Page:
In the letter, Nally wrote that EPA would act as a disincentive to industry to locate in Ireland, and that

Environmental protection is a worthy objective. If, however, it is allowed to become obsessional, then development will stop: and we can forget about more employment since the factories and firms and services which give that employment will not set up or expand – for ‘environmental’ reasons’…

The term “obsessional” is revealing, and disturbing.  Literally, it means “a persistent disturbing preoccupation with an often unreasonable idea or feeling.” Merriam-Webster.  It’s not just a “disturbing preoccupation” but with an “unreasonable idea or feeling.”

For Nally “development is the priority, not the environment, however important that may be.”

Finally, he suggests that “We seem to be trying to create here what Eastern Europe is trying so hard to escape from,” arguably associating the EPA with the spectre of socialism or communism or authoritarianism or something besides capitalism.










Fortunately, Haughey as well as Padraig Flynn and Mary Harney, pushed through the legislation and we got the EPA in 1992-93.  But the state papers indicate that Haughey did take on some of Nally’s objections, and the EPA was born without much in the way of enforcement powers.

The Nally memo certainly reflects an antagonism to environmental regulation in the 1980s -1990s, and that undercurrent has remained in effect since then.

Over the past several decades the socio-politico tide has turned in favor of climate action and environmental protection in general, and  over the past 5-10 years EPA has become more proactive in questioning the government’s laggard climate policies and even raising questions about aspects of agriculture policy and practice.  But the anti-regulation sentiments and actions seem to surface and intensify when the environmental movement gets stronger.

It is highly unlikely now that anyone in government would talk openly about environmental regulation as Nanny did, but the opposition remains.  John Vidal reports on current efforts to undermine the UK regulation of pollution.  Last year there were tens of thousands of complaints to the Environment Agency (EA) about rivers polluted with human waste and chemicals, with fish killed, and with factories continuing to spew out dangerous fumes, with dirty, dangerous air and nature trashed.  In response the Agency with the responsibility to protect these natural resources ordered its staff to ignore all but the most obvious, high-profile incidents.  As a result Agency staff investigated only 8,000 of the 116,000 pollution incidents.  Only a handful of polluting companies were taken to court.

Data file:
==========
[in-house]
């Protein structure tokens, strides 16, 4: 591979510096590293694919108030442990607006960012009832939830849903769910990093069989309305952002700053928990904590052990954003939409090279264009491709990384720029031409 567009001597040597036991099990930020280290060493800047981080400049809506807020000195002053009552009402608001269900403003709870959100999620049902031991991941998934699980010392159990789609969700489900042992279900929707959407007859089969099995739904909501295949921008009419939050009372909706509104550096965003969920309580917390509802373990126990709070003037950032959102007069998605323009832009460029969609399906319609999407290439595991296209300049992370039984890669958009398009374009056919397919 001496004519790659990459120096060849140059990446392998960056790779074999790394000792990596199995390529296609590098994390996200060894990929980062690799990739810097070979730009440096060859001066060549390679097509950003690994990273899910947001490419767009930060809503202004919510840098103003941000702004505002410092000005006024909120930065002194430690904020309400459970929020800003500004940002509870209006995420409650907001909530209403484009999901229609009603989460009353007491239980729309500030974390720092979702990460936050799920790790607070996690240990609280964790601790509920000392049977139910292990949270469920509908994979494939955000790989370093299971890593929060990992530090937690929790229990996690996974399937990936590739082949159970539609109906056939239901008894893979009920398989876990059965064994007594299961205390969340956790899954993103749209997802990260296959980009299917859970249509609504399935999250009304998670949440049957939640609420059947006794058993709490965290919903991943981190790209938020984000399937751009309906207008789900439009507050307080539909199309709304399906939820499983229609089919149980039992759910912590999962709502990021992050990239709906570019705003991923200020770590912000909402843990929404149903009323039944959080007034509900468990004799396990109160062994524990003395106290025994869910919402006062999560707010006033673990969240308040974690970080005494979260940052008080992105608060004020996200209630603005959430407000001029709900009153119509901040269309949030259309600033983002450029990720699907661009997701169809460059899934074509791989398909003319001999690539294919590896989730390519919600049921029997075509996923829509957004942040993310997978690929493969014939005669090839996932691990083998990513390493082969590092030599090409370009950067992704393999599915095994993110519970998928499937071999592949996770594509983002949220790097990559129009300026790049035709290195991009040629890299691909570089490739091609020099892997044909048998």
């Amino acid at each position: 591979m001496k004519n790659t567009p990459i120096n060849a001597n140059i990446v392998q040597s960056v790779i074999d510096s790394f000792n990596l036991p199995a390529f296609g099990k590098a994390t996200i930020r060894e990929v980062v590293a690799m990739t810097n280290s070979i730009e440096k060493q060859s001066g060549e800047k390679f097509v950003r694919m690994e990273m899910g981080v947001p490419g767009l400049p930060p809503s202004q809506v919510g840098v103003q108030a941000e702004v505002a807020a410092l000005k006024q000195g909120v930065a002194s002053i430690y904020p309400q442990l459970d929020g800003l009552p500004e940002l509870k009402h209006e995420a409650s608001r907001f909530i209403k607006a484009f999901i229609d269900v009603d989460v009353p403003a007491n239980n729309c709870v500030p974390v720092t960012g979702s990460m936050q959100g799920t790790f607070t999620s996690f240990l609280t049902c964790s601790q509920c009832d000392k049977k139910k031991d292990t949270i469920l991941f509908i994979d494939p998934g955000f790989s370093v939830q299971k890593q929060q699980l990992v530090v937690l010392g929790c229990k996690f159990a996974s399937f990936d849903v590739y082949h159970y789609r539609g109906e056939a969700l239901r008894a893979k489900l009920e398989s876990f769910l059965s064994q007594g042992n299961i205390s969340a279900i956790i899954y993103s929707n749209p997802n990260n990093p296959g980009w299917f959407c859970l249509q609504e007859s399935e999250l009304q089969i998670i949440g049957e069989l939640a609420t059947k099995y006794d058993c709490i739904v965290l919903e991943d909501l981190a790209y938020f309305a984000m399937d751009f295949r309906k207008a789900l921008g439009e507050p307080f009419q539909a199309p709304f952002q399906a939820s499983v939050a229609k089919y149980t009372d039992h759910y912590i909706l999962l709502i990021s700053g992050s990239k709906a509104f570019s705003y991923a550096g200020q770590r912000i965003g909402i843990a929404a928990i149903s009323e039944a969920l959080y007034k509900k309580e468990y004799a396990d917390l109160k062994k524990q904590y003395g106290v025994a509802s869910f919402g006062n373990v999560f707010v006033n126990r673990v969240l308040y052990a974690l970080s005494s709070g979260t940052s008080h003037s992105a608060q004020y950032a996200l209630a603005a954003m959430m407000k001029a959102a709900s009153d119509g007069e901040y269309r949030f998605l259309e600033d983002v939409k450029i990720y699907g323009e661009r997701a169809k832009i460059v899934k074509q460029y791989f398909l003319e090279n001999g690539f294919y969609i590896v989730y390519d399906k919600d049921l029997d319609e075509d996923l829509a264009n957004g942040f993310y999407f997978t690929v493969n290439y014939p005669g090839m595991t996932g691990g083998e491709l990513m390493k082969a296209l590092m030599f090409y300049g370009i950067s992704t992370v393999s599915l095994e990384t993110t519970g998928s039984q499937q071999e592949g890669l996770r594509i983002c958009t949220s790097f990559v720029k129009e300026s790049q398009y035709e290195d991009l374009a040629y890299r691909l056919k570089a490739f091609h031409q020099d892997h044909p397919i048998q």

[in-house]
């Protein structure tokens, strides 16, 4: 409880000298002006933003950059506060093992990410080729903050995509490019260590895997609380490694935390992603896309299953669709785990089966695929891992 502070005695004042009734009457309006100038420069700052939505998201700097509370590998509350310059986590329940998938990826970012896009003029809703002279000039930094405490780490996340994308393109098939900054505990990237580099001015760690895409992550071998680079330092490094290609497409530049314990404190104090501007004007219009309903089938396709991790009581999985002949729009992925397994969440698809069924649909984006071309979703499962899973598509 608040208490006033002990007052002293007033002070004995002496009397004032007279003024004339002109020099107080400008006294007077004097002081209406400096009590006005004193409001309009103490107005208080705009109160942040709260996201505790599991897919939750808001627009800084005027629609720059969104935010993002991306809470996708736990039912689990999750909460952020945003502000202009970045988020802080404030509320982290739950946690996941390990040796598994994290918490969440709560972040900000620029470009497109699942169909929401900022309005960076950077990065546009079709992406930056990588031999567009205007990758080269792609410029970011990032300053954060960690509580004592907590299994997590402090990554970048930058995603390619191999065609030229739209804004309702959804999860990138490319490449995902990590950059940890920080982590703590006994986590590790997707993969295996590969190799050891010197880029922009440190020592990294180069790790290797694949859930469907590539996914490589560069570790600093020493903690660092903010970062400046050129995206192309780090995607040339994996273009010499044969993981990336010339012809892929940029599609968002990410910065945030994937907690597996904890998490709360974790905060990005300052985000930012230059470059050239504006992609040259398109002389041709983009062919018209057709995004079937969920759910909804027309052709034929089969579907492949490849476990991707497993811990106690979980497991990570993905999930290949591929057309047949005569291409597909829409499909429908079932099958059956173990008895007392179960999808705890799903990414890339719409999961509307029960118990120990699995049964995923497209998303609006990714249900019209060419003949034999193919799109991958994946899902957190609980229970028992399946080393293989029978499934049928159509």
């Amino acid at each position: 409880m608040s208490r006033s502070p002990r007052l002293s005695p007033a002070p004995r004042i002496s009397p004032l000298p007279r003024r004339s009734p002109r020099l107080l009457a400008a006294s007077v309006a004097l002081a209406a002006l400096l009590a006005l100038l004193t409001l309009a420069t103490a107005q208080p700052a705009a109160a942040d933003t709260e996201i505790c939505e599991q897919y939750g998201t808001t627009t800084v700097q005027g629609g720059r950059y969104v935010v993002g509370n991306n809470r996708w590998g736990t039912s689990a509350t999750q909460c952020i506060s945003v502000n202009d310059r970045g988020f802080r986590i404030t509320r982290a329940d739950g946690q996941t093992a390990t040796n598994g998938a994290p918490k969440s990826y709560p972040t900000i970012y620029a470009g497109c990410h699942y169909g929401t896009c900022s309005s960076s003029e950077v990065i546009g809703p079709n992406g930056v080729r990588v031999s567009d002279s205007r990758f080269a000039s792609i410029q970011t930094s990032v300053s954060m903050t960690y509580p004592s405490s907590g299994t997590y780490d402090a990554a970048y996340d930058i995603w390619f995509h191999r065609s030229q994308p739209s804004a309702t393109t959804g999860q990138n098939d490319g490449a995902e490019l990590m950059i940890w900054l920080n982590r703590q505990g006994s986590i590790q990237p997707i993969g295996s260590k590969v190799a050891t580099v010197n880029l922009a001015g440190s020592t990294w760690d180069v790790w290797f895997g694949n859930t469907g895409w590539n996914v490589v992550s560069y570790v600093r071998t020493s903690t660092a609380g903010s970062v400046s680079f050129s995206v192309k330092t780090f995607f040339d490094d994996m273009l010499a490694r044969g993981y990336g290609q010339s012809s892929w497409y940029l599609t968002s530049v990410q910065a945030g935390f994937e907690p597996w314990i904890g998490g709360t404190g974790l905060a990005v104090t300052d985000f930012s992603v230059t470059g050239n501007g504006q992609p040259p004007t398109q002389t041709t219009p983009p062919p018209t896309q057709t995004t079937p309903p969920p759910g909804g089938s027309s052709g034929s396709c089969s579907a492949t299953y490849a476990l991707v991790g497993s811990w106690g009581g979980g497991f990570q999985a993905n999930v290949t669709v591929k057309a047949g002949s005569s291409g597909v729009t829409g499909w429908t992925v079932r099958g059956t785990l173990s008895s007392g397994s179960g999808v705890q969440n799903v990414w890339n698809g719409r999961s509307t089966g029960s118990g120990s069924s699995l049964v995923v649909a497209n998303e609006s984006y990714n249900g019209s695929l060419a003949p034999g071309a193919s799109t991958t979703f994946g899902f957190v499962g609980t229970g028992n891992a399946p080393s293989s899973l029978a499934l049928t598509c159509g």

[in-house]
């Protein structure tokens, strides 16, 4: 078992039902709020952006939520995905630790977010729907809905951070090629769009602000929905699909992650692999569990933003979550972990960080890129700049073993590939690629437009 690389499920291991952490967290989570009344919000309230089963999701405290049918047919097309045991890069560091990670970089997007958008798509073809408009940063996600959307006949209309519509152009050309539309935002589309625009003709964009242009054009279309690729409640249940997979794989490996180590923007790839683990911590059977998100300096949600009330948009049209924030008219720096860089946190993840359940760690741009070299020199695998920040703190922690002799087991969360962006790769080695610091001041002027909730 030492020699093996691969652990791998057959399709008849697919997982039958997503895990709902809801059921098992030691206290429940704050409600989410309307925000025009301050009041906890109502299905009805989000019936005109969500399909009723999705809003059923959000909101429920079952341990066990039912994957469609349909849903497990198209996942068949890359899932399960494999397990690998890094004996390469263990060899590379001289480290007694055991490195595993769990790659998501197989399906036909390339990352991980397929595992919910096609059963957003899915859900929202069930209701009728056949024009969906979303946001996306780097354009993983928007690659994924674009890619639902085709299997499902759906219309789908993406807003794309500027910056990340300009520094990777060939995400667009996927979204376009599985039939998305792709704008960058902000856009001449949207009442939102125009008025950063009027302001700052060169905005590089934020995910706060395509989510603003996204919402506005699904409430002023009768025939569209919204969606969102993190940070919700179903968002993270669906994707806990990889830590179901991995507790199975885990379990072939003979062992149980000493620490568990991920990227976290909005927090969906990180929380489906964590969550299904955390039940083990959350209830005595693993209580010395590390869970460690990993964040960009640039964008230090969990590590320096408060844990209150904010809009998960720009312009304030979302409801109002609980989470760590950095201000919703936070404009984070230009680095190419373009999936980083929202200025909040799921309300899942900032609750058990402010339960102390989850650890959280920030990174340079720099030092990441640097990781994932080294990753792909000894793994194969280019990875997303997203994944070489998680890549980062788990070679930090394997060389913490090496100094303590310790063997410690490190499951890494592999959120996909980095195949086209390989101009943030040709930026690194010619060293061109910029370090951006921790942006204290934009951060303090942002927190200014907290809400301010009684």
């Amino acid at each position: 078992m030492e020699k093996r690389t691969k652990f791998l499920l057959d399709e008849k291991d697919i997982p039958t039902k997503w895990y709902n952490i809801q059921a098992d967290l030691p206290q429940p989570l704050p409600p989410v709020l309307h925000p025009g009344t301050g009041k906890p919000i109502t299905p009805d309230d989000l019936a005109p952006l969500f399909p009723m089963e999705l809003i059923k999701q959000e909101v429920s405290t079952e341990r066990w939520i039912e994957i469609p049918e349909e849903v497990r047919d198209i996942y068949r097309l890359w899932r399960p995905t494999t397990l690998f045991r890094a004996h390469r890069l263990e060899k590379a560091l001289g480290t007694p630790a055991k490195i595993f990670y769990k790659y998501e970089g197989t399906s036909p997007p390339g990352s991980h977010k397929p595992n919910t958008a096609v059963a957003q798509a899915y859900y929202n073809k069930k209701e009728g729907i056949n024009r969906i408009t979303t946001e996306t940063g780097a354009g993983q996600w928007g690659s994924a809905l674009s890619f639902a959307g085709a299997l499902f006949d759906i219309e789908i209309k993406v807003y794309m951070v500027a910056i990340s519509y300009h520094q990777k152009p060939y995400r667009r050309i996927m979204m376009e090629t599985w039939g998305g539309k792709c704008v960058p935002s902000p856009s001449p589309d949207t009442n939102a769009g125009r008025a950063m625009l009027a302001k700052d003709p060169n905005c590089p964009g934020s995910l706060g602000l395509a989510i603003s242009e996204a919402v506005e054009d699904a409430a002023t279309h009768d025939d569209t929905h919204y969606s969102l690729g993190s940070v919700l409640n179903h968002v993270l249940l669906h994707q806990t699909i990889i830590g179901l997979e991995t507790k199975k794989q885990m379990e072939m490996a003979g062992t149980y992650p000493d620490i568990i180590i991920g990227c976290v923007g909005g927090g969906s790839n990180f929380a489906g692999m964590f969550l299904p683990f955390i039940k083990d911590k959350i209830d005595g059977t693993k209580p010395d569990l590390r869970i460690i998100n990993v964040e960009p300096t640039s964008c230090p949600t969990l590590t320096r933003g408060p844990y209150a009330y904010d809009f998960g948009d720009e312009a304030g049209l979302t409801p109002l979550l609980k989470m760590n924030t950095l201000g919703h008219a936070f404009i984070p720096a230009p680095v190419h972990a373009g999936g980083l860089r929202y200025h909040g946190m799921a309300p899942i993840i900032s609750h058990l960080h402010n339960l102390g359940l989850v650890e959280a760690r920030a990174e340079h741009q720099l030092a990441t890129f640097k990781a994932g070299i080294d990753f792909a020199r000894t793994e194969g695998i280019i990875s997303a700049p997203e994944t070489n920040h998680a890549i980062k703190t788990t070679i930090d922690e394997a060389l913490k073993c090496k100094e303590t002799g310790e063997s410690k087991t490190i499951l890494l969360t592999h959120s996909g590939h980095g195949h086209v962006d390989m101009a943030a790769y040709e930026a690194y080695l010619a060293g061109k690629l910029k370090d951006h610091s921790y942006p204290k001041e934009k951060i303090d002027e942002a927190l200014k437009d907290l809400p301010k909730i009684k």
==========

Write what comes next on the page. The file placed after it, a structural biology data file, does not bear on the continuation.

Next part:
The line of attack on regulation is now through budgetting.  Recent leaked documents from the EA reveal how over the past 10 years the EA budget has been slashed and staff subjected to massive reductions.  According to a watchdog group, Unchecked UK, between 2011 and 2016, EA’s protection budget fell by 62% and staff were cut by a quarter; prosecutions fell by 28%; pollution incidents logged dropped by 29%; and water sampling was reduced by 28%.

In Ireland, the attack has taken a personal turn.  Instead of attacking the regulations or the budget, the regulated companies and sectors are attacking the messengers – those who are proactive in legal advocacy, particularly An Taisce and Friends of the Irish Environment.  It has gotten so obvious that at a recent conference in Dublin, Aurel Ciobanu-Dordea, who oversees governance, enforcement action and compliance on EU environmental legislation, stressed the EU concern for “the increasingly aggressive stance being taken against environmental campaigners in Ireland.”  He noted that, “There is evidence not only of increased use of Slapp [Strategic lawsuit against public participation] suits, but also negative reporting in mainstream media, and even from politicians – like threatening to cut off funding to certain NGOs.”

The attacks seem triggered by the power of the voices behind the rise in climate and environmental actions in Ireland over the past several decades.  Those voices belong to the Irish environmental Non-Government Organisations (eNGOs), the activists in the Environmental Pillar, the people in the Citizens’ Assembly, the Climate Change Advisory Council, the Joint Oireachtas Committee on Climate Action, and the Green Party.

Those who would attempt to stifle these voices need to be watched and identified and opposed.